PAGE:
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collage cubed

New collage for my 2014 Day 10 project :: blocks of wood covered with papers I purchased in Paris, scraps and other little bits of ephemera. Fun addition to my desk; they keep me inspired.


Today’s project posted is a departure from the usual flat collages I have been doing. To brighten this January Monday, I post a collaboration between my husband and I: a small Parisian-inspired shadowbox. I had purchased two finials and when I opened the packaging, I realized the cardboard box it came in was an interesting shape. It resembled a stage. So with imagination, paper dancing girls, a horse, mirrors and a little bit of collage with french dictionary pages, and some lights, which Conrad enthusiastically contributed, we completed this small, rosy-glowing theatre. Peek inside; we hope it brightens + warms your day!


cancan theatre




I care and I know you do, too. Here is a new infographic I created two weeks ago to educate the audience of our new PCI website, Combining engaging icons, illustrations and photos with serious statistics, this poster conveys alarming, timely information that hopefully encourages people to get involved. Issues such as poverty, human rights, water/sanitation, disease, and women’s rights are featured. We all can make a difference once we have the knowledge about what needs to be done! Become a local activist, get involved and show you care!

Lobby at La Costa featuring the PCI logo pallet

Ballroom at La Costa on November 5, 2011/PCI gala

PCI calendar, coffee and the Americas book

Invitation for the PCI gala

PCI Gala Save the Date Postcard featuring tapestry and stitched, embossed logo

During September and October 2011, I designed the gala collateral for PCI’s annual fundraising event on November 5th. When PCI’s new logo and identity were officially presented to our field offices earlier this year, our Guatemala office ambitiously recreated our new logo on a painted, wooden pallet with corn, rice and beans. Their enthusistic interpretation inspired our evening’s theme: “Reaching Across the Globe.” The tactile, hand-made feel was echoed in a “stitched” logo, used on our printed collateral, created by my colleague, Eric Watanabe and Shawn Ruggeiro­­, Director of Development, with whom I worked on this event, recreated additional large pallets. They were fun, prominent focal points in the main lobby and ballroom at the gala’s venue, La Costa Resort.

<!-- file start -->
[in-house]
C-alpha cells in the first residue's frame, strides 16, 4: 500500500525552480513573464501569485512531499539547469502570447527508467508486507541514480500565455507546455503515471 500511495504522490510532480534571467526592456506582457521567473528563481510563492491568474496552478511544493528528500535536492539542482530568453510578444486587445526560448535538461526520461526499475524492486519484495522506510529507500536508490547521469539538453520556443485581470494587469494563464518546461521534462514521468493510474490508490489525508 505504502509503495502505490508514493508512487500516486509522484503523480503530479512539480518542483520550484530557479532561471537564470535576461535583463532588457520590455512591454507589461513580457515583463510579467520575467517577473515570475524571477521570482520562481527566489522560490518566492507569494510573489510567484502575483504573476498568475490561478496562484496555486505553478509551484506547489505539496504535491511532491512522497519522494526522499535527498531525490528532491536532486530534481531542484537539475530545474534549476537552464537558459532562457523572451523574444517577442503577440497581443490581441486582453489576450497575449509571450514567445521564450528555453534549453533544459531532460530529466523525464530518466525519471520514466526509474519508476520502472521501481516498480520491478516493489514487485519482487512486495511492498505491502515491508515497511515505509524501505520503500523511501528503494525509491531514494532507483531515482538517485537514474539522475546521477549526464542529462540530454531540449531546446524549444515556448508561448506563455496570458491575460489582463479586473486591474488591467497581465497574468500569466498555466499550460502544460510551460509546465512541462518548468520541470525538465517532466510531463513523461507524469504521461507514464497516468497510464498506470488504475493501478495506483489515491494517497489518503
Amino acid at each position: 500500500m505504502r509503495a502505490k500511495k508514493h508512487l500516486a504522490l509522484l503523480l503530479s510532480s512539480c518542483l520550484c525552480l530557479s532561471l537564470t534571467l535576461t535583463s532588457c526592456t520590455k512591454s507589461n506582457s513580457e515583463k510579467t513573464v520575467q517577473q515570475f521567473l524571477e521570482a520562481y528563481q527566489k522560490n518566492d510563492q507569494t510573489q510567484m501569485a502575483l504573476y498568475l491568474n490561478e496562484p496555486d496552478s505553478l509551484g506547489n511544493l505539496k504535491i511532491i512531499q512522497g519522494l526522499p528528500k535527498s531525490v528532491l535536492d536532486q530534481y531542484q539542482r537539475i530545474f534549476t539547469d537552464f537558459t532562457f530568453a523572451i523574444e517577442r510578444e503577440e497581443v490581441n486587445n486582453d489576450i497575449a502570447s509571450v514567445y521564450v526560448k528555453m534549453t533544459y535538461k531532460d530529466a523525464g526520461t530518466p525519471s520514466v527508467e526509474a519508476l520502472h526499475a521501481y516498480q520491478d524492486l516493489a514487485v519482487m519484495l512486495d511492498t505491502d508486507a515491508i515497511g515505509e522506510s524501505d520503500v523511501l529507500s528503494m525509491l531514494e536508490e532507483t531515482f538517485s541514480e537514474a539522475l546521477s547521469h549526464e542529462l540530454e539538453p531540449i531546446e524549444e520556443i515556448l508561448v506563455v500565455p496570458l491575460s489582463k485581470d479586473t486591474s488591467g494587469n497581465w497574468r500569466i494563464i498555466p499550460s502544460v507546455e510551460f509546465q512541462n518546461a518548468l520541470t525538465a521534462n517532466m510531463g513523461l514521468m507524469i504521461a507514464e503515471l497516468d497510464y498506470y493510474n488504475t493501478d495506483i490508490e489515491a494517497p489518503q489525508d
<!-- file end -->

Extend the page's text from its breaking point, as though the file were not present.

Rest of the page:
In July, the save-the-date postcard, letterhead & sponsorship material, and invitation featuring a dimensional, “pop up” fold showcasing the evening’s featured entertainer, Jose´ Feliciano, were created. A beautiful, multi-colored indian tapestry that perfectly represented the handsewn, tactile look was chosen as our background image. To unify all the pieces — signage, table tents, registration signs, calendar, auction sheets, auction book, VIP passes, photo jackets, and powerpoint slides were created with the same color palette, typography and visuals. Icons created to identity all of our intervention/program areas became design elements in the calendar, our volunteer t-shirts and tote bag.

Coffee beans, farmed at one of our programs in Nicaragua, were shipped to the US and roasted in Encinitas. The earthy, hands-on theme of the evening was showcased on the coffee bag labels and promoted this PCI program, begun in 2002. These coffee bags were a small gift to our guests and, hopefully, potential donors.

Because I work for a non profit, an event of this size and importance requires many hours of work. In between designing and coordinating the printed pieces, there was a lot of hand assembly — folding and assembling table tents, trimming 400 coffee labels and adhering them to the bags, designing small signs, then mounting and trimming them on foamcore, and designing 600 menus the night before and trimming to size. Luckily, I am very skilled with an X-acto knife and actually enjoy folding, scoring, and cutting paper, so it seems only fitting my design job would involve such vintage skills.

At previous jobs, I rarely saw the impact of my design contributions, but that has changed. A few volunteers (all of whom I met in San Francisco at a 50th anniversary celebration in September) shared with me their enthusiasm for PCI’s new look, and how the design of these recent events has made them proud to be part of this organization. These women have been with PCI since the early 1960’s, working alongside the founder in Hong Kong and Vietnam. Creating graphic design for a non-profit has been a challenging experience, demanding long hours, designing on limited budgets and inventing solutions on unrealistic timelines, but with 25+ years of experience, I meet these daily challenges. I have realized that everything I design raises awareness of PCI’s work, helps people around the globe, and it is truly appreciated.

New birthday cards designed by me + freshly letterpressed by Tim Butler at Quality Letterpress.

Looking forward to sending to my friends.
Should you like one, please contact me at ($7.00 each)

Every year I have made an effort to design a summer card. Summer is not a holiday but important to me, as it signifies a time for vacation and a time for happy memories to happen. Some of the best summers I have had have been in foreign locations, on a beach! This year Tim, at Quality Letterpress, skillfully letter-pressed my cards on beautiful paper. They are for sale should you wish to purchase- $7.00 each. Enjoy your summer and I hope it is full of sunshine and creativity.